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On 1st April 1988 I set out from Malham in North Yorkshire to walk the Pennine Way, in sections. The walk grew, linking together a series of British long-distance footpaths. At 7pm on 29th May 2004 I arrived at the Inchbae Hotel, Easter Ross, thereby completing a contiguous series of hikes from one end of Britain to the other - Land's End to John O' Groats. Altogether I had walked 1393 miles.
I planned the walk as the Americans would call a section hike - a bit at a time, a day or two here, a weekend there, not necessarily in sequence, gradually linking the long series of day walks into one continguous whole. I though that the Pennine Way would take me five years but it took just three, and by the spring of 1990 I was already wondering how to follow it up. The West Highland Way was an ideal choice for scenic beauty, but on the other hand the Cotswold Way looked like an easier option. It was while researching the choice of footpaths that I discovered others that were linked together - where the Cotswold Way ended, the Heart of England Way began, and that in turn connected to the Staffordshire Way at Cannock Chase. I realised that the Staffordshire Way ended not far short of the Pennine Way, and I wondered if there was a route that would connect the Pennine Way in turn to the West Highland Way Before I knew it I'd hatched a plan to walk from Land's End to John O'Groats, one extremity of Britain to the other. It would be done mainly on recognised long-distance paths, but where these didn't exist I'd make up a route of local footpaths or (in Scotland) forest tracks and estate roads. I made one or two wild dog-legs and diversions, mainly in the south west to include Dartmoor, Exmoor, the Quantocks and the Mendips in the route. Altogether the distance came to around 1378 miles (since revised.)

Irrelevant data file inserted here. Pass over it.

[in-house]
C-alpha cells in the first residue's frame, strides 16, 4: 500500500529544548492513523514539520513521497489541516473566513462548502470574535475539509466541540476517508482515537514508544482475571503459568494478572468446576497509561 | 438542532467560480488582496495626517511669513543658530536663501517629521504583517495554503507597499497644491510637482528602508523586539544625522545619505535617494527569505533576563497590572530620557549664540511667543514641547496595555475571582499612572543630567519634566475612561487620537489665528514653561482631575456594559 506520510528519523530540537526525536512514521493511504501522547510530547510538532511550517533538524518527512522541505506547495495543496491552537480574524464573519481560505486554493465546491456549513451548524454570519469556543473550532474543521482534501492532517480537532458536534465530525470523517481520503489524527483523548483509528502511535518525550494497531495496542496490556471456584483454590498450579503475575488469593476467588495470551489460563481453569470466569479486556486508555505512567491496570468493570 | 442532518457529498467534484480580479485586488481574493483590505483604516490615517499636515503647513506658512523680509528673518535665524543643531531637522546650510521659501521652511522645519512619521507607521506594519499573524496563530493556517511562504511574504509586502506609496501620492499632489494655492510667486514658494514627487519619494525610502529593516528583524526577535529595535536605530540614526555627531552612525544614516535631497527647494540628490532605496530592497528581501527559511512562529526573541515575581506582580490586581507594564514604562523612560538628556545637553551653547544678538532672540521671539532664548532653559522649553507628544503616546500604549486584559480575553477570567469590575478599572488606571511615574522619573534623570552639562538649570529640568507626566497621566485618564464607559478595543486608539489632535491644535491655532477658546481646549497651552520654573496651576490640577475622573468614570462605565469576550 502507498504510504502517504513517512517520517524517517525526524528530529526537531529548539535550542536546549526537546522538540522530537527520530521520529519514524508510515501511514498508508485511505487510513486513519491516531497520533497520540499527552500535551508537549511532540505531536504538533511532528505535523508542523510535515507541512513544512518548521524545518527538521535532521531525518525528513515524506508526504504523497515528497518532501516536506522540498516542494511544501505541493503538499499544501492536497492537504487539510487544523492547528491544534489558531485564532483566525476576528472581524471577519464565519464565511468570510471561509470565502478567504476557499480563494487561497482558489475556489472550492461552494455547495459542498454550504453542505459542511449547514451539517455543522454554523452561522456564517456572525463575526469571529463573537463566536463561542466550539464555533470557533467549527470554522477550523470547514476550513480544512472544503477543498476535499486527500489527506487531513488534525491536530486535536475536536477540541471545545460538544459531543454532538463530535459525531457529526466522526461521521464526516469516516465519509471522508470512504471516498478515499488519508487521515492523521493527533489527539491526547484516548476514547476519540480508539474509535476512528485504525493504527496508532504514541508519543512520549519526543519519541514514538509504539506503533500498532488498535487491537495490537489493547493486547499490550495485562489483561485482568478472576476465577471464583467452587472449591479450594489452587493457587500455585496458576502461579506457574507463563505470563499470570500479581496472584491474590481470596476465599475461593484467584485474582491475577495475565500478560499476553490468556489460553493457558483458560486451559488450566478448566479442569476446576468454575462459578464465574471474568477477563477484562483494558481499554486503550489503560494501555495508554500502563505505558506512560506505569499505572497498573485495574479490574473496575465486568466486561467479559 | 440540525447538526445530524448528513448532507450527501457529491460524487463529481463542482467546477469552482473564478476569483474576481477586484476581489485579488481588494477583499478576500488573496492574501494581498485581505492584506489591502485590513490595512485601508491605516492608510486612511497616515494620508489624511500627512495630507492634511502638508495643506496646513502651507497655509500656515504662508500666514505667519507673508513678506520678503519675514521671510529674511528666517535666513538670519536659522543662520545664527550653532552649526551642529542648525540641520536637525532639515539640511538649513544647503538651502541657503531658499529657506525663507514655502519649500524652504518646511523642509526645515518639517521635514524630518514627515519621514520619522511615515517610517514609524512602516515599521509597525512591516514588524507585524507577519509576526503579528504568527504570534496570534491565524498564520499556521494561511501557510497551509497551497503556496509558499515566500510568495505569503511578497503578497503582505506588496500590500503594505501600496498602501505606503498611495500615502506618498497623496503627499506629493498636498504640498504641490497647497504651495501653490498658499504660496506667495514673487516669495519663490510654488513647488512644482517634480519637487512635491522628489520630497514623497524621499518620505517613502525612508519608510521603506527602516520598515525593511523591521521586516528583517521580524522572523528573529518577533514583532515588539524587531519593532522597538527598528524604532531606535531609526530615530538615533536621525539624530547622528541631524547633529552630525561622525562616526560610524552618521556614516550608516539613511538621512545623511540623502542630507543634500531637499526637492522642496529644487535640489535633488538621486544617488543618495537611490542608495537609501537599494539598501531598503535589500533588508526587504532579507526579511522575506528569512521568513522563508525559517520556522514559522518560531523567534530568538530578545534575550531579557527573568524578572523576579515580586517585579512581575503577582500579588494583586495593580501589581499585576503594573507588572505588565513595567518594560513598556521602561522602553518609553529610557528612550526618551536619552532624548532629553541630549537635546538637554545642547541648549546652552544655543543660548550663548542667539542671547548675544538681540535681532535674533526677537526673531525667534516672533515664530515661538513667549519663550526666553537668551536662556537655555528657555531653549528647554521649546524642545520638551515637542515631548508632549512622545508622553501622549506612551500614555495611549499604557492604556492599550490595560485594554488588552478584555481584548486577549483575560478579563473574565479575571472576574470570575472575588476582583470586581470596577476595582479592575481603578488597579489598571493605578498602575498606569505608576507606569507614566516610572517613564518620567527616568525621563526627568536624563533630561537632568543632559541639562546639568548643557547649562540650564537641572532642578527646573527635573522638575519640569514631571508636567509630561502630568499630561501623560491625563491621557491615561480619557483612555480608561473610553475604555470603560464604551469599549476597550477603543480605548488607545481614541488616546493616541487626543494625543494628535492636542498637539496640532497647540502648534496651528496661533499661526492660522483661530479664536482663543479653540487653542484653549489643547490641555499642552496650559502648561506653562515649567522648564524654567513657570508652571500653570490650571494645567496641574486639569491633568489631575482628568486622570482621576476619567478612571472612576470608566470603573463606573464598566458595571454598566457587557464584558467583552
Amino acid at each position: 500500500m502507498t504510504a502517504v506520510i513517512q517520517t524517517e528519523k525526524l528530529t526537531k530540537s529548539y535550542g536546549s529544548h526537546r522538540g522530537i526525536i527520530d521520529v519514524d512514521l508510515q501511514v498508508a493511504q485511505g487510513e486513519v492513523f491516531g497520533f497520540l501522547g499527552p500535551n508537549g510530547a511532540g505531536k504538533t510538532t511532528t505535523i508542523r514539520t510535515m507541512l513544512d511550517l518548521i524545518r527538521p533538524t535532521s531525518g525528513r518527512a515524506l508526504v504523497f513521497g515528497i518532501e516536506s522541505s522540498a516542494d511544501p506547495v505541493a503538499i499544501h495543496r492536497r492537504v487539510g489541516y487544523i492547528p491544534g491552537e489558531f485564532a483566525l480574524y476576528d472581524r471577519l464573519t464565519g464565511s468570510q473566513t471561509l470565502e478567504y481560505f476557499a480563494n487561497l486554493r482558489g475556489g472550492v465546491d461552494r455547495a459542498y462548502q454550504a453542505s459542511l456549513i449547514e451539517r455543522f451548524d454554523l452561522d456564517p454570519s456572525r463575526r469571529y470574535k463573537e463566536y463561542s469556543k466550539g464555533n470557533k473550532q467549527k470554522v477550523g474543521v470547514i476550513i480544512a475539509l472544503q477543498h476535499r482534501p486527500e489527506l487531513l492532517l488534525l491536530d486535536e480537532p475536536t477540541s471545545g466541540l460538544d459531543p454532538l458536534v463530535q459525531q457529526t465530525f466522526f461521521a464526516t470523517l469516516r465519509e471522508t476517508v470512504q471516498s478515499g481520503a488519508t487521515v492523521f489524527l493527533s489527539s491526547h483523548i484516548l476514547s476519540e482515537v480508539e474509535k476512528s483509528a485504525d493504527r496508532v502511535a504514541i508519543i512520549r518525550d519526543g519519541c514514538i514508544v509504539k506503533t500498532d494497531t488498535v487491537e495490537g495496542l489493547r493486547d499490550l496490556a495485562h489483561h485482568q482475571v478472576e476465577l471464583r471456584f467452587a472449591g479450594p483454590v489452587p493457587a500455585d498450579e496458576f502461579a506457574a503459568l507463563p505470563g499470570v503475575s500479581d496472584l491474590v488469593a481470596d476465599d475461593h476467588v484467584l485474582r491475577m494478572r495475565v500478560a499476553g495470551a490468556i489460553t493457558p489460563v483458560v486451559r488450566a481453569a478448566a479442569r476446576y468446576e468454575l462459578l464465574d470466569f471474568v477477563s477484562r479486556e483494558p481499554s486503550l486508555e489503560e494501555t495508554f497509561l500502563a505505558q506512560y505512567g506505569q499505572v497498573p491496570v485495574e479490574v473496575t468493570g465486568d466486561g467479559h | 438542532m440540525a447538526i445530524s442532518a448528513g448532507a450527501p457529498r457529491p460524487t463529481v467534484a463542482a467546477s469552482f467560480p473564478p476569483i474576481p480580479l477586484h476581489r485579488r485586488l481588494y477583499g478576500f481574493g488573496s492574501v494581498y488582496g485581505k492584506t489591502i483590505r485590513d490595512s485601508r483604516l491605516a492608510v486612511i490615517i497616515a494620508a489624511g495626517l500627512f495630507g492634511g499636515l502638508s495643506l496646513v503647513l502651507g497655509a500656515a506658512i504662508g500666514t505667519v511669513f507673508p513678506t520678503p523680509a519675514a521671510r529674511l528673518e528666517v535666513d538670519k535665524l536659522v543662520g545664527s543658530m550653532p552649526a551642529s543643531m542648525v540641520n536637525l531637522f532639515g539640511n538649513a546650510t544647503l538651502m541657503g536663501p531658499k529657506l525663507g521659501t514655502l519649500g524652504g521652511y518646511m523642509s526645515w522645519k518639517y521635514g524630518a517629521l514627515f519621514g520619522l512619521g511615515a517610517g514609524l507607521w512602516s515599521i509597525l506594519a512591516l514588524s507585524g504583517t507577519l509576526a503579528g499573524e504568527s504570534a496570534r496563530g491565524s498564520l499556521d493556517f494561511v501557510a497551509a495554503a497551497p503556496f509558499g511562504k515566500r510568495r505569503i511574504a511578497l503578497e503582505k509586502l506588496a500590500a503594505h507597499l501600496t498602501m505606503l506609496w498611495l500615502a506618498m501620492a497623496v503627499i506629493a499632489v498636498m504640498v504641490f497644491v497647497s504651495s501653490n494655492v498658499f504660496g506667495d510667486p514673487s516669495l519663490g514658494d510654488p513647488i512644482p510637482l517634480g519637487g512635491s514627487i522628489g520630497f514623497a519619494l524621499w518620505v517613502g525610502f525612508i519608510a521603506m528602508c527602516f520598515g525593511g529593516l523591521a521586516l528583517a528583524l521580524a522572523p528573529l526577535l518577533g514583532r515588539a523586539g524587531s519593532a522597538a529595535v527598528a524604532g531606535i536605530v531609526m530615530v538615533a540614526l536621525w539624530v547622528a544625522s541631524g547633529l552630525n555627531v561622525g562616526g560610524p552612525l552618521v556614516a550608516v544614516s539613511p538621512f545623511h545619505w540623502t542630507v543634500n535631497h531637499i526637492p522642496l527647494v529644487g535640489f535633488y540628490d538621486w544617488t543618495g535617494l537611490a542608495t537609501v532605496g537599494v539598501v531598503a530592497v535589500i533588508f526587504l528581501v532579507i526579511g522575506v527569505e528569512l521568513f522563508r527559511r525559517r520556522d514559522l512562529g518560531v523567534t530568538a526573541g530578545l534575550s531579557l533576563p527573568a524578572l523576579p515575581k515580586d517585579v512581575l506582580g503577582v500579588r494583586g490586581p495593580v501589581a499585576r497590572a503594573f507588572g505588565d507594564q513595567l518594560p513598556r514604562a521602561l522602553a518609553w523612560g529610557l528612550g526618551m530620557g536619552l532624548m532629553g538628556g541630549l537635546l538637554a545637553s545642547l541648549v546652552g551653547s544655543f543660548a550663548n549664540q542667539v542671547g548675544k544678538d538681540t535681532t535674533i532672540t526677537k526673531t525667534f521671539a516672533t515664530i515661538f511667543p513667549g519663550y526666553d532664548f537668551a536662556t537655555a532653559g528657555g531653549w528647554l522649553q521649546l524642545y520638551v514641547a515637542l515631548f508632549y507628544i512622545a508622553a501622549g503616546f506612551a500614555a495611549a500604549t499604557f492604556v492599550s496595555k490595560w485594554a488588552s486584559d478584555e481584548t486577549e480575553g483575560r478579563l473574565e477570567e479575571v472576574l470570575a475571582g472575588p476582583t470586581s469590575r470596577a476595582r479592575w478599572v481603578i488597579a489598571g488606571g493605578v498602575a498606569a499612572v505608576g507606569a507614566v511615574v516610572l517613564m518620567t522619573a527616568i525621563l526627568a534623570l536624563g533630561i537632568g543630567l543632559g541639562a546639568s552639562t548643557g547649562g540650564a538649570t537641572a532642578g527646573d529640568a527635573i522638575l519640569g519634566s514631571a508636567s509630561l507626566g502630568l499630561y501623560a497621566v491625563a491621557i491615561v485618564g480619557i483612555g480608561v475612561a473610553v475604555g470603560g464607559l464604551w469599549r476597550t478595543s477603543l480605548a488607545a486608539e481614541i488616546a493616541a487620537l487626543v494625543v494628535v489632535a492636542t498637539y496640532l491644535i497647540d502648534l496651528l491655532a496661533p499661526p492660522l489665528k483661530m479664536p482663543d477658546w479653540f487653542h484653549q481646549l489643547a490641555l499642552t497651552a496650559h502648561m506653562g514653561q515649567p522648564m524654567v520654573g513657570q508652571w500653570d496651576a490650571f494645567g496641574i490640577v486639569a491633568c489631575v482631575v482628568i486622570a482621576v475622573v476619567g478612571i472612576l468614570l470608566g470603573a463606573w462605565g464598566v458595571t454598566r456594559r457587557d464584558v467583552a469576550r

My chosen route keeps as far as possible to the best of Britain's scenery; mountains, moors, hills, forests, pastures and clifftops, and nowhere is it technically difficult. Maybe I'll inspire you to try it yourself. I don't expect that anyone will follow the same route - the sequence of paths described here is full of my own preferences and quirks and you'll no doubt have your own. Many people have waked from Land's End to John O'Groats, for many reasons and by many different routes. Few accounts have been published but it does seem that most went by road. I did it the hard way and took my time, but after all it was a labour of love.
Other walkers have inspired me and I have based parts of my route on theirs; particularly Hamish Brown (whose Pennine to Highland route forms most of my South of Scotland Way) and Laurence Main (on whose Somerset Way I based my own).
|South Cornwall Coast Path||Land's End to Plymouth||15 days||154.03 miles|
|Devon Coast to Coast||Plymouth to Minehead||10 days||112.17 miles|
|A Somerset Way||Minehead to Bath||9 days||111.54 miles|
|The Cotswold Way||Bath to Chipping Campden||9 days||103 miles|
|Heart of England Way||Chipping Campden to Rugeley||6 days||88 miles|
|Staffordshire Link||Rugeley to Thorpe
||3 days||27 miles|
|A White Peak Way||Thorpe to Edale||4 days||34.9 miles|
|The Pennine Way||Edale to Kirk Yetholm||23 days||253.2 miles|